Intraoperative methadone for postoperative pain after laparoscopic hysterectomy: Protocol for a randomised, double-blind trial

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Background Hysterectomy is often carried out as same-day surgery. Treatment of postoperative pain is, therefore, of utmost importance to ensure timely discharge from hospital. Methadone has several desirable pharmacological features, including a long elimination half-life. Theoretically, a single intraoperative dose could provide long-lasting pain relief. Methods This is a single-centre, investigator-initiated, randomised, double-blind study. Two-hundred and fifty women, scheduled to undergo hysterectomy at Horsens Region Hospital, Denmark, are randomized to receive methadone (0.2 mg/kg) or morphine (0.2 mg/kg) intraoperatively, 60 minutes before extubation. Primary outcomes are opioid consumption at 6 and 24 hours. Secondary outcomes include pain intensity at rest and during coughing at 1, 3, 6, 24 and 48 hours; patient satisfaction at 3 and 24 hours, postoperative nausea and vomiting at 6, 24 and 72 hours, adverse events in the postanaesthesia care unit (PACU) and time until readiness for discharge. Another outcome is persistent abdominal pain after 4 months. Conclusions The study outlined in this protocol will provide important information about the use of methadone in same-day hysterectomy patients. The results will presumably be applicable to other types of surgery involving visceral pain.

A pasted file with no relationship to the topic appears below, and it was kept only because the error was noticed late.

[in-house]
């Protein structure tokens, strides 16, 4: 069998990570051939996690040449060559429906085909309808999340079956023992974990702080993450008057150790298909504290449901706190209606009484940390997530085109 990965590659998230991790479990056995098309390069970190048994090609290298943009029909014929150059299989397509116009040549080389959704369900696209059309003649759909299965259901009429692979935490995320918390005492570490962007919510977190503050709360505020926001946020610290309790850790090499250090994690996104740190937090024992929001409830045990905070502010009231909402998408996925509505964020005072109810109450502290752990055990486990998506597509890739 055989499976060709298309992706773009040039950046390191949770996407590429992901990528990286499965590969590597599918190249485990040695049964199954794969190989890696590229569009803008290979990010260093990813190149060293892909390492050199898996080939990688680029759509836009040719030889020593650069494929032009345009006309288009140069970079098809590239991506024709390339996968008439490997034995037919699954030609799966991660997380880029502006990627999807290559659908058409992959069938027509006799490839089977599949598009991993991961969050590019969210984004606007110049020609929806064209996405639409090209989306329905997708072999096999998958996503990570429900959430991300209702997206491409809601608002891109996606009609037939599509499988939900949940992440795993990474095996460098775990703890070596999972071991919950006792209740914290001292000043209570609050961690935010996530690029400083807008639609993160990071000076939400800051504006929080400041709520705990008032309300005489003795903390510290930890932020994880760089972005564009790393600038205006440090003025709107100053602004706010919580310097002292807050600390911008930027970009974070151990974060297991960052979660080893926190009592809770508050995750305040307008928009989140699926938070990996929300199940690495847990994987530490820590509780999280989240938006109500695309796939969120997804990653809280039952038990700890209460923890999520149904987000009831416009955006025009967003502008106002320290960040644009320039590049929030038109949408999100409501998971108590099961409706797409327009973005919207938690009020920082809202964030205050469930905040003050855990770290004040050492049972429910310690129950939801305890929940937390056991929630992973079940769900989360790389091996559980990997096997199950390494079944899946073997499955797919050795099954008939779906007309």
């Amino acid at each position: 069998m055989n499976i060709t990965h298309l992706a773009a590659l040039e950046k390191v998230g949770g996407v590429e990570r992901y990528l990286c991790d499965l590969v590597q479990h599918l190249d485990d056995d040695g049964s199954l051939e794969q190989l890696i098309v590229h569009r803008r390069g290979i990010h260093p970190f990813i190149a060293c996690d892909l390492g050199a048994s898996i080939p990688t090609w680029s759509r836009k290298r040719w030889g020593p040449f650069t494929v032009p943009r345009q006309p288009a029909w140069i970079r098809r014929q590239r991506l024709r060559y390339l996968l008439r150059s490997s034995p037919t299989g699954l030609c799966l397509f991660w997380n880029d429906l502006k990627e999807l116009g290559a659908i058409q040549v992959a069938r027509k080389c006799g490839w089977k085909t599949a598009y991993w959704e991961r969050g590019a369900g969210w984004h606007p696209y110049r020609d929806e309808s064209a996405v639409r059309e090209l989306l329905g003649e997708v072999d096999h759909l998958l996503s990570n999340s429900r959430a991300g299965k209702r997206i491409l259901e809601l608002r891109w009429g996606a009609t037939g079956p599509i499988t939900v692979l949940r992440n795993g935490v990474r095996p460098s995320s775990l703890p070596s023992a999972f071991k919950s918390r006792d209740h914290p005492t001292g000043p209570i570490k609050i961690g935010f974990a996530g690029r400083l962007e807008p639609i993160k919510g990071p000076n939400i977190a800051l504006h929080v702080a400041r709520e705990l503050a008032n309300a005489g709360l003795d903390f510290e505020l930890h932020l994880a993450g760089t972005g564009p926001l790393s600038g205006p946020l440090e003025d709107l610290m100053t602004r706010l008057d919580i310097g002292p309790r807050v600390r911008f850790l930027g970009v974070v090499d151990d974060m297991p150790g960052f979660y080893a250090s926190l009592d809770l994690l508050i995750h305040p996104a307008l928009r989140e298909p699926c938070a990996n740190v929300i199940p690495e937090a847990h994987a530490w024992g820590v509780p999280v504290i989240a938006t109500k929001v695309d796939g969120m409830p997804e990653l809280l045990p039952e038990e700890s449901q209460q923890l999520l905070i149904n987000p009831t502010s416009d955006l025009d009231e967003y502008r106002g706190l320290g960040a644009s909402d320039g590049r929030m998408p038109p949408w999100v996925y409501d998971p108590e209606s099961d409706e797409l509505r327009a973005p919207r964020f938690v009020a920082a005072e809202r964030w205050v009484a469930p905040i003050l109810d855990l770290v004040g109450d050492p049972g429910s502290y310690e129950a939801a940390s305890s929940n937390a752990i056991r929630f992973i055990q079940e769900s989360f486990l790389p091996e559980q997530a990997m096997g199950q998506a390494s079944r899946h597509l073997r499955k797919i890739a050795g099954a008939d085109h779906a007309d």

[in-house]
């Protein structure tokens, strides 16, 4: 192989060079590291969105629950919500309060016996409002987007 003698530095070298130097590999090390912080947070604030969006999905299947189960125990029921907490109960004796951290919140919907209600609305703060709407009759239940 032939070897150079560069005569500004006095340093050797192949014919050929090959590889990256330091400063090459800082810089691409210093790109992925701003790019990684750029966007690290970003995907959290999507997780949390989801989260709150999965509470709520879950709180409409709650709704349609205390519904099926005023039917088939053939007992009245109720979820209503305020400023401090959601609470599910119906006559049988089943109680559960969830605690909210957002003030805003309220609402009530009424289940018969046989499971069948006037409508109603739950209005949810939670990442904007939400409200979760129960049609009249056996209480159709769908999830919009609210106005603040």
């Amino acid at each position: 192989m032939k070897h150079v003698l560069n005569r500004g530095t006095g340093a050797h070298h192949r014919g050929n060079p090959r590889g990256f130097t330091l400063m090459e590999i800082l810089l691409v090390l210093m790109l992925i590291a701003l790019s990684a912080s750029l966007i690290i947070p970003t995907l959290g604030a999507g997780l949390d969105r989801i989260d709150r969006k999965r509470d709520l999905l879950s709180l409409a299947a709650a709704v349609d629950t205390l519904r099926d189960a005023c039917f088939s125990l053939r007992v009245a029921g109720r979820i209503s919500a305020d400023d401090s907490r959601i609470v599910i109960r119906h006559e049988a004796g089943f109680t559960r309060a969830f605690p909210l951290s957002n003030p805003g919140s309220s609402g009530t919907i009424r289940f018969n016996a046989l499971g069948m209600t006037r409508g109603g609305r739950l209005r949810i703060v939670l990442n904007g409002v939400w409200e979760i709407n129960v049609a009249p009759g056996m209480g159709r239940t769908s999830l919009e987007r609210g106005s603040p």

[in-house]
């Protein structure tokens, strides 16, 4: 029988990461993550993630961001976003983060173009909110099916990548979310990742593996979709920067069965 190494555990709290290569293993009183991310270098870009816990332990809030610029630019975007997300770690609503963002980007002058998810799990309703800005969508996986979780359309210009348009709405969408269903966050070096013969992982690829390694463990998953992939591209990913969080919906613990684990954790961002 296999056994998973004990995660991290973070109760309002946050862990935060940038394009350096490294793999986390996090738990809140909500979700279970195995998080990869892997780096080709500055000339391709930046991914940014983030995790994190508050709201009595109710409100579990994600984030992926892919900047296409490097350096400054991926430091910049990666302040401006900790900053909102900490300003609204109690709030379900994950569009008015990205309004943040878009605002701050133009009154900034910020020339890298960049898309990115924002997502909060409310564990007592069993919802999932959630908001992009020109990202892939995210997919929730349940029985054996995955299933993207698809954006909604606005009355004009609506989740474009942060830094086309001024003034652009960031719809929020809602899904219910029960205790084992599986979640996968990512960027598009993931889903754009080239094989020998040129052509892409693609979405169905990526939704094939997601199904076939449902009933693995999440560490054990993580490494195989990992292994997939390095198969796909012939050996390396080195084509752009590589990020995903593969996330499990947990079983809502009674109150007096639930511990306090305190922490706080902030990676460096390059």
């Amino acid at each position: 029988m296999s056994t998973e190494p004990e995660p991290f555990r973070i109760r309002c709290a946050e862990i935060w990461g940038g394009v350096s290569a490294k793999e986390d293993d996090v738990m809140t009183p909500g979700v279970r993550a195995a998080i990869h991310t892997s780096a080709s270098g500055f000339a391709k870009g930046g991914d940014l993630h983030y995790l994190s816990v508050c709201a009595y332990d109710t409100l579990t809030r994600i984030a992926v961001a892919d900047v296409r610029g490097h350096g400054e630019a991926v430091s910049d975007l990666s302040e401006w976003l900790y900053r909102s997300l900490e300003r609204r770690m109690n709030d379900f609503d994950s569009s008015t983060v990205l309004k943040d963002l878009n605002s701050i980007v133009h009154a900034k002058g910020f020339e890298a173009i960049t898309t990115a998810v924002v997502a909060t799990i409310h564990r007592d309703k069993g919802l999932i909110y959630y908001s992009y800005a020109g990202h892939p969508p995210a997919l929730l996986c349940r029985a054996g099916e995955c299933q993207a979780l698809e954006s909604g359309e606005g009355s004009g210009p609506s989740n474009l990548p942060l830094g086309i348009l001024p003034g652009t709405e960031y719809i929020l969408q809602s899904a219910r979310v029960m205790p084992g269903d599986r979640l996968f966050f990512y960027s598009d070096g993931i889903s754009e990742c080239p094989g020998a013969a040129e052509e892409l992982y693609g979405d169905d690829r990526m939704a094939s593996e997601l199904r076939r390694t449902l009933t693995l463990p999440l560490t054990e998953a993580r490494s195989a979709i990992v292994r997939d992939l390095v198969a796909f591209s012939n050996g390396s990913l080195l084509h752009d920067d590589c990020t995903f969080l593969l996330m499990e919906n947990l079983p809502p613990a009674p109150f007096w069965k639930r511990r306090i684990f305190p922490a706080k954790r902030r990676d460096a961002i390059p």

Original languageEnglish
JournalActa Anaesthesiologica Scandinavica
Number of pages5
ISSN0001-5172
DOIs
Publication statusE-pub ahead of print - Jul 2019

    Research areas

  • MORPHINE, PREVENTION, ANALGESIA

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